Her Guide to the 2012 Election



Mitt Romney’s recent “binders full of women” blunder may have pitted some college women against the candidate, but there should be more behind your vote than silly debate faux pas. Read on to find out where President Obama and Governor Romney stand on four issues that affect college women significantly. College students and women are powerful interest groups, so get informed, become empowered, and – no matter which way you swing – rock the vote on November 6th. 


Tuition and Student Loans


- Barack Obama: In his Presidency, Barack Obama doubled the funding for Pell Grants and created a college tax credit. He has voted to keep the federal student loan interest rate down, and capped the loan repayment at 10% of student income after graduation. His most recent proposed legislation would be a contest to reward states with funding for cutting tuition.


The cost of higher education has, in fact, increased significantly since Obama took office, but it is important to note that this increase began long before Obama’s term began. What students pay after grants and tax credits has grown at a much lesser rate.


- Mitt Romney: In a recent visit to Manchester, Romney informed voters not to expect him to increase Pell Grant Funding. His rationale? That Obama’s policies are like “taking money from one pocket and moving it to another.” His plan, rather, is to encourage the private sector to participate in the student loan process. This will  “replace burdensome regulation with innovation and competition.”


He criticizes Obama’s proposed competition as being a “blank check to universities to reward their tuition increases.” Rather than giving so much funding with so little stipulation, Romney plans to support schools where he sees create ways to drive down costs. This, according to Romney, is how to reverse the “nationalization” of the student loan market, and return it to the hands of private lenders.


Equal Pay


- BO: In 2009, Barack Obama signed the Lily Ledbetter Fair Pay Act. The Act addresses that women still earn 77 cents to a man’s dollar for the same job with the same level of experience. The LLFPA allows women more time to file wage discrimination lawsuits. President Obama also supports the Paycheck Fairness Act, which makes it easier for employees to share their salaries, and pressures employers to prove salary fairness.


- MR: Mitt Romney has yet to disclose whether or not he would have signed the LLFPA had he been in Congress. Paul Ryan, his running mate, voted against it. Romney’s approach to fair pay shifts the focus to job creation. His spokesperson issued the following statement on the issue:


Governor Romney supports pay equity for women. In order to have pay equity, women need to have jobs, and they have been getting crushed in this anemic Obama economy, losing far more jobs than men. As President, Mitt Romney will create a pro-jobs business climate that will put Americans back to work.


Women’s Health Care


- BO: Obama’s contribution to our healthcare system is known as “Obamacare”, a comprehensive health care reform statute. Since its passage, the program has been a controversial and defining feature of his Presidency. What are its implications for young women? Many of the reforms are aimed at combating the common practice of charging women more than men for healthcare coverage. The program adds millions of women to insurance rolls, and in August 2012, began to require that insurance companies cover women’s wellness visits such as mammograms and domestic violence screenings.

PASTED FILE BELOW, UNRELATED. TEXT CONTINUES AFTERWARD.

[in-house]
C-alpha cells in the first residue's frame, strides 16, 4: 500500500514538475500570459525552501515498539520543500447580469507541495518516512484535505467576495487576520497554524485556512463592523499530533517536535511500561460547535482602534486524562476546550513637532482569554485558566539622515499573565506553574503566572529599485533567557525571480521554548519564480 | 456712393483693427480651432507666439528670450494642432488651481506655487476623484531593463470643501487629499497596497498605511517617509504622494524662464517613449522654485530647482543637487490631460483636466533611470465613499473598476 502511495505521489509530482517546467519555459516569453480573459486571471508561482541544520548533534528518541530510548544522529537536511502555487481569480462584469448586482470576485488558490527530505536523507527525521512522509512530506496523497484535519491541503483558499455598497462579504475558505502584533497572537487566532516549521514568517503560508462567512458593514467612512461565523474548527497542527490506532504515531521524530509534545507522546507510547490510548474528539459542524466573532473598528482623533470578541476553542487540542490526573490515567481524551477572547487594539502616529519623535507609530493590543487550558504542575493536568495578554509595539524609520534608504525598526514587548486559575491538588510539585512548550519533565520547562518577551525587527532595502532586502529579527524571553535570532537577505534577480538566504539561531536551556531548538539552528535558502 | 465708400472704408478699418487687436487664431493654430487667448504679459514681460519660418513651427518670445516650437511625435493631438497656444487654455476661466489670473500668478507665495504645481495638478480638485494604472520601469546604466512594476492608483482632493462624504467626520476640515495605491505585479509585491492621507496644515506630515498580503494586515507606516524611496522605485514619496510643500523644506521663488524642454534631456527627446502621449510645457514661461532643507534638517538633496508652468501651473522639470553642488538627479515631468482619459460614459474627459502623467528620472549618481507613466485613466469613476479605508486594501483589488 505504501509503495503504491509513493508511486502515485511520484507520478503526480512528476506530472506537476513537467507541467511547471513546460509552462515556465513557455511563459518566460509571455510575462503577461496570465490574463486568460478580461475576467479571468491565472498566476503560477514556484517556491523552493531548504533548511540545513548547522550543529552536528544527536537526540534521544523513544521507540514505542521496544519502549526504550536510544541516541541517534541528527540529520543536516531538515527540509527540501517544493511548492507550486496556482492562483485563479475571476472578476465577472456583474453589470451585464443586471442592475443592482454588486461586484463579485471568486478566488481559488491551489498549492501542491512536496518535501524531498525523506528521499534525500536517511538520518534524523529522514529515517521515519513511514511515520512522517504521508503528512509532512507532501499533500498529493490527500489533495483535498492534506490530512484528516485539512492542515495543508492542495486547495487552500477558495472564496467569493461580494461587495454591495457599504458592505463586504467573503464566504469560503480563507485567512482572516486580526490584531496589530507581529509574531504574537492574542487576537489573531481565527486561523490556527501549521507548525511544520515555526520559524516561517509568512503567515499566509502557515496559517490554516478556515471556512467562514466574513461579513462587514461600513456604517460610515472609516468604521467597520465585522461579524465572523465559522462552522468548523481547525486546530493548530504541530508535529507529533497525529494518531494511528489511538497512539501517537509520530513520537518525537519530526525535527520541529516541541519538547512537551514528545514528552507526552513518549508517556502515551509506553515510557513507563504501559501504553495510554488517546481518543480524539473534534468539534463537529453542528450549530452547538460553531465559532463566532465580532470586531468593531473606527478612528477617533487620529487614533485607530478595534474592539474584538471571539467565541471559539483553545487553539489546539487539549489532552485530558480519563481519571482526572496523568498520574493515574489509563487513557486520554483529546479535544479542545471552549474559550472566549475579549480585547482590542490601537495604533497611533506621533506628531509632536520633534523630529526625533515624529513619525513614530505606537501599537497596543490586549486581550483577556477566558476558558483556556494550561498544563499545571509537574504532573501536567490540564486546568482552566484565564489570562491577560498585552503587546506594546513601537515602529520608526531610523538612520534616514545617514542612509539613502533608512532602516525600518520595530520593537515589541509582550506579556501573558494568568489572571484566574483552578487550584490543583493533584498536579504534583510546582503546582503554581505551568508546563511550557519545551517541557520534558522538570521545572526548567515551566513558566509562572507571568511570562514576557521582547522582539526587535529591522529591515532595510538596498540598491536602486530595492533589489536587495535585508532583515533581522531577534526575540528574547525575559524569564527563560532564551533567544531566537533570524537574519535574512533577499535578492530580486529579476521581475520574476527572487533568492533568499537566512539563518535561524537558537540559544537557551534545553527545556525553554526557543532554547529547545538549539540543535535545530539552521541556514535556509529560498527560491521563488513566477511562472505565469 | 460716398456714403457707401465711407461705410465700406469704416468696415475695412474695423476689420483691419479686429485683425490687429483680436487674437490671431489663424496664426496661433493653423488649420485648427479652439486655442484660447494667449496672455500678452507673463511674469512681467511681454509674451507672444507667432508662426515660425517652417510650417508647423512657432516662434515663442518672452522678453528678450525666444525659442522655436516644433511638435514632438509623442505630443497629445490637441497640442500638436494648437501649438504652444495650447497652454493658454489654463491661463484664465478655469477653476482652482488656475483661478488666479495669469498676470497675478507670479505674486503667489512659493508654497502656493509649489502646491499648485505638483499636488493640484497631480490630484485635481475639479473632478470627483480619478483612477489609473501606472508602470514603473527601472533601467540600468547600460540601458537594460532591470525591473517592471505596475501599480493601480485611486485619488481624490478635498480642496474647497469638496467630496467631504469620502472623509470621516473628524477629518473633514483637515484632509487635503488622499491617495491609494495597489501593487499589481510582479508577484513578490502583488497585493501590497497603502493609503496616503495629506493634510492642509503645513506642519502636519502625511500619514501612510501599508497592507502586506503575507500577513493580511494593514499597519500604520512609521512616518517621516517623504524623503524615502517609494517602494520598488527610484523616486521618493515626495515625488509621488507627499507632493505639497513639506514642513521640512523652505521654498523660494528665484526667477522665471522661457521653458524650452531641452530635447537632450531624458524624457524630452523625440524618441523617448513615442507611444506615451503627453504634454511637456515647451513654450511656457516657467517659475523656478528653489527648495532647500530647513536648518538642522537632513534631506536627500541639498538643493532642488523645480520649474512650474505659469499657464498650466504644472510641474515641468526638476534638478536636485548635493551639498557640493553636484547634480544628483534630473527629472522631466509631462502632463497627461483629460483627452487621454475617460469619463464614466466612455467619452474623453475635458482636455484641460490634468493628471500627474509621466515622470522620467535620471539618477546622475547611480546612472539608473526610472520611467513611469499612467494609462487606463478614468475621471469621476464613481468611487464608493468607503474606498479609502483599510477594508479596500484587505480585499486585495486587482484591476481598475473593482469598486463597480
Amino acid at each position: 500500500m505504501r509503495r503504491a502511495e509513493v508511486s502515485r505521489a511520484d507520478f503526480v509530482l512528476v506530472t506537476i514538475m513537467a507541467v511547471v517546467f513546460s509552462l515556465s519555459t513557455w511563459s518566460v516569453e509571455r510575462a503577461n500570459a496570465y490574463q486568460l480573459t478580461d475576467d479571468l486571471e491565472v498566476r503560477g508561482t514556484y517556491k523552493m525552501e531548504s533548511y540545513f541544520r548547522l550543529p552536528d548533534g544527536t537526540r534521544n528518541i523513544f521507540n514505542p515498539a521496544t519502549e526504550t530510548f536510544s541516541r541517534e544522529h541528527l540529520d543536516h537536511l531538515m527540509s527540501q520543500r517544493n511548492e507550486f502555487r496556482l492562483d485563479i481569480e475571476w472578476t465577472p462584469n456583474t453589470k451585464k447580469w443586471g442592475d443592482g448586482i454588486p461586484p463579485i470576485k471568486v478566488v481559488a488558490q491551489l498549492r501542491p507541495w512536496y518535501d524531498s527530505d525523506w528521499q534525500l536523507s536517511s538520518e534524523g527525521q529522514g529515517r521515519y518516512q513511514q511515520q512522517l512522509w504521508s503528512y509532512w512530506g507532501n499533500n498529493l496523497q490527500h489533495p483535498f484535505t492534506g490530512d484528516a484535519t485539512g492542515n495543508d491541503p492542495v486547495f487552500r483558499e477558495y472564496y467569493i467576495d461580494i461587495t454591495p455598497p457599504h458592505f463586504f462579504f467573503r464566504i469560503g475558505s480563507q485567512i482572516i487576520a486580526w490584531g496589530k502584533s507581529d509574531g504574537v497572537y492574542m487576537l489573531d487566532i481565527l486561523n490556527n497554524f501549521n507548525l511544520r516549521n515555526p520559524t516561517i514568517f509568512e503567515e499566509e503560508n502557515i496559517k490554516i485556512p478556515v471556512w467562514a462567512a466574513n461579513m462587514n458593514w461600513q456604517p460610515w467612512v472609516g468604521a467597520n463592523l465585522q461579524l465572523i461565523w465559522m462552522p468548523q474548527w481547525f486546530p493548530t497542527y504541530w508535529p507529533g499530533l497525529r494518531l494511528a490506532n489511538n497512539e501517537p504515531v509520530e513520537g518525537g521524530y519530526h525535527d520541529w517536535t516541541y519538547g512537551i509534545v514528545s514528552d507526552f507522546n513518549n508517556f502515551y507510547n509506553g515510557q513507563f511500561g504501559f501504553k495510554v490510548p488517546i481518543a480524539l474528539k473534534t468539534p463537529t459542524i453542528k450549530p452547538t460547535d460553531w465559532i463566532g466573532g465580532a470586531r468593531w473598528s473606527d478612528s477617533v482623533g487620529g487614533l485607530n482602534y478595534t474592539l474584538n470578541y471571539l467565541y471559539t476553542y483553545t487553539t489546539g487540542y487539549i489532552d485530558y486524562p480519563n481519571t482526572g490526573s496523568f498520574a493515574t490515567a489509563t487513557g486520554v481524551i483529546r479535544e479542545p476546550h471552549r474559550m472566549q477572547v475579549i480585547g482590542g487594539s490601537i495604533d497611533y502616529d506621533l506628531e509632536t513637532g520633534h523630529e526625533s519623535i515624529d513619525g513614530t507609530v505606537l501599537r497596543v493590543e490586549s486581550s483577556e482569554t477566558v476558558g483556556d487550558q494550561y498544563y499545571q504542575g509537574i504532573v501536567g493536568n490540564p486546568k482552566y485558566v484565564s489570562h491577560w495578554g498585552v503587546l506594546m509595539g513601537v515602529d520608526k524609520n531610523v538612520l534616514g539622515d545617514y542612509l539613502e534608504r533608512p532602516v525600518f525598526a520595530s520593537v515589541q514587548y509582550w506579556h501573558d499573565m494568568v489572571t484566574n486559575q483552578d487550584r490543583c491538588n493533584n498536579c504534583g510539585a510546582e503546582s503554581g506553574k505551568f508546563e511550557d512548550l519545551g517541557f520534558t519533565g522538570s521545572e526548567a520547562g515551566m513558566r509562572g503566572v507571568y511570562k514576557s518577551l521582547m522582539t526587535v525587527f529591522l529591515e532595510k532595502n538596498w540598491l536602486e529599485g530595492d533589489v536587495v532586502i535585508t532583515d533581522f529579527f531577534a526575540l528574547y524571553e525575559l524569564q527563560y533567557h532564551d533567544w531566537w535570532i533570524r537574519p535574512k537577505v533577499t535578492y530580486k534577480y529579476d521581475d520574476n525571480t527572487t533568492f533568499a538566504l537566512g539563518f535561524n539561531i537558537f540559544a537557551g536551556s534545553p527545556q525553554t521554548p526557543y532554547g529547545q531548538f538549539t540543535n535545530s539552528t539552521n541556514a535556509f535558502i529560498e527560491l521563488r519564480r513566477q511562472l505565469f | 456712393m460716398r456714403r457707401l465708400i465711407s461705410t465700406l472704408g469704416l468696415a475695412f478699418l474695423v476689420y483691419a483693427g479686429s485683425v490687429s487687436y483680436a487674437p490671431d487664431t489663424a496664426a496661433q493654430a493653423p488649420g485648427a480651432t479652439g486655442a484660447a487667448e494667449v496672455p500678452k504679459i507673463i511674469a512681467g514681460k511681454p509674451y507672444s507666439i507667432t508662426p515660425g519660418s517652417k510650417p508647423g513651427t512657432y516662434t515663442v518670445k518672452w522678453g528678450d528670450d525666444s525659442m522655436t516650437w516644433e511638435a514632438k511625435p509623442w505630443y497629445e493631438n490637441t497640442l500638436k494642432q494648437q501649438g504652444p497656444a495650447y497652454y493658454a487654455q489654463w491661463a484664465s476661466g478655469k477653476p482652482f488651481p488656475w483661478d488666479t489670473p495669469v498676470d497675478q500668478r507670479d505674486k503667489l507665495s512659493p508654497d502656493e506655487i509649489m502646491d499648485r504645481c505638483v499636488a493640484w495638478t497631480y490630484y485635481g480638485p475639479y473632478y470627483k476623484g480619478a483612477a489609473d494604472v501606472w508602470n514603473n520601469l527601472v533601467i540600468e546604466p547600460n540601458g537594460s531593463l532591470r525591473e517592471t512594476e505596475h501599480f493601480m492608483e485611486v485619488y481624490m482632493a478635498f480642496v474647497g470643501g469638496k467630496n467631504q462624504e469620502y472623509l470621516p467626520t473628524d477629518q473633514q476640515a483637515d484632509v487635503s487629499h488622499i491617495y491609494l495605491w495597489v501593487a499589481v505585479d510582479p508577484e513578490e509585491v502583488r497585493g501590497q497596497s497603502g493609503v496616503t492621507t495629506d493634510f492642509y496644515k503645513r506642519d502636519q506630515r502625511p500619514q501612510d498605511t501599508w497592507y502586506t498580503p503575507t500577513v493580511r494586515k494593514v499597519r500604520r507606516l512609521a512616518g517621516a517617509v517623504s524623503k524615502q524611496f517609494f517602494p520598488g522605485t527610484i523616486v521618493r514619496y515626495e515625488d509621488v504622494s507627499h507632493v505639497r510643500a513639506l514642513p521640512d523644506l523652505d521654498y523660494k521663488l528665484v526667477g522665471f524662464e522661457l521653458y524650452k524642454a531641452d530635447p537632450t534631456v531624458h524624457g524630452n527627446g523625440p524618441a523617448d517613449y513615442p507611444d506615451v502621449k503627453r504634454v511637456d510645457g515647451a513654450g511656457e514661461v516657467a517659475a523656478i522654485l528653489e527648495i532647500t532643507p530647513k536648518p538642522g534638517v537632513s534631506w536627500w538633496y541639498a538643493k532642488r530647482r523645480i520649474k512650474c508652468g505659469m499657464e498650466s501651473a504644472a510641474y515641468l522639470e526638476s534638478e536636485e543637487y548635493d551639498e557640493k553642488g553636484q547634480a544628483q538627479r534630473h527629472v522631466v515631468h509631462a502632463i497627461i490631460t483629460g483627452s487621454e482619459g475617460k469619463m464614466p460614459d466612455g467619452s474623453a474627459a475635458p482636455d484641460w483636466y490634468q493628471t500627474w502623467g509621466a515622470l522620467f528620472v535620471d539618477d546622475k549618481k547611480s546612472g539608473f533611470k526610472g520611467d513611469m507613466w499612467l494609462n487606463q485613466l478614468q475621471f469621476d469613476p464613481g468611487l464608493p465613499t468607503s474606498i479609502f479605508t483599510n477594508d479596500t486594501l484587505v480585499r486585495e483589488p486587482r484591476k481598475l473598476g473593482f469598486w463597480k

-  MR: Governor Romney has promised that he will issue an executive order to allow the states Obamacare waivers on his first day in office, and that he will repeal the full legislation as soon as possible. By repealing Obamacare, the power to design a health care plan would fall under each state and its citizens. This “allows innovation at the state level, and promotes competition.” His makes little mention of women’s healthcare specifically.


Contraception and Abortion


- BO: Obamacare is now beginning to cover many forms of birth control without co-pays or deductions. This includes the morning after pill and sterilization, and has been criticized by many employers whose insurance plans cover the costs. While there are exceptions for churches and synagogues, there are none for religiously affiliated schools or hospitals. Certain institutions have filed suit that the requirement violates their First Amendment freedom of religion.


Concerning abortion, President Obama opposes any state or federal effort to restrict a woman’s right to choose.


- MR: A full repeal of Obamacare would mean no more required contraceptive coverage. Governor Romney’s policies on contraception and abortion are in line with the GOP Platform. He supports the defunding of Planned Parenthood because certain branches provide abortions. As Governor, he vetoed the Emergency Contraception Bill in 2005 because it authorized a bill that could terminate fetal life. He has made no comment concerning the “personhood” movement that a fertilized egg has the same rights as a human being, but Paul Ryan supports the movement in Congress.


Concerning abortion, Romney is pro-life with exceptions for rape, incest, and threat to the life of the mother. The Republic Platform has long stood in firm opposition of abortion.


We may be college women, but these are just four of the issues to look into. Research where each candidate stands on what is most important to you, your family, your beliefs, or the field you want to go into after you graduate! There is no need to get an absentee ballot or avoid the polls here in Durham. In New Hampshire, you can register on Election Day, and do not need to be a state resident.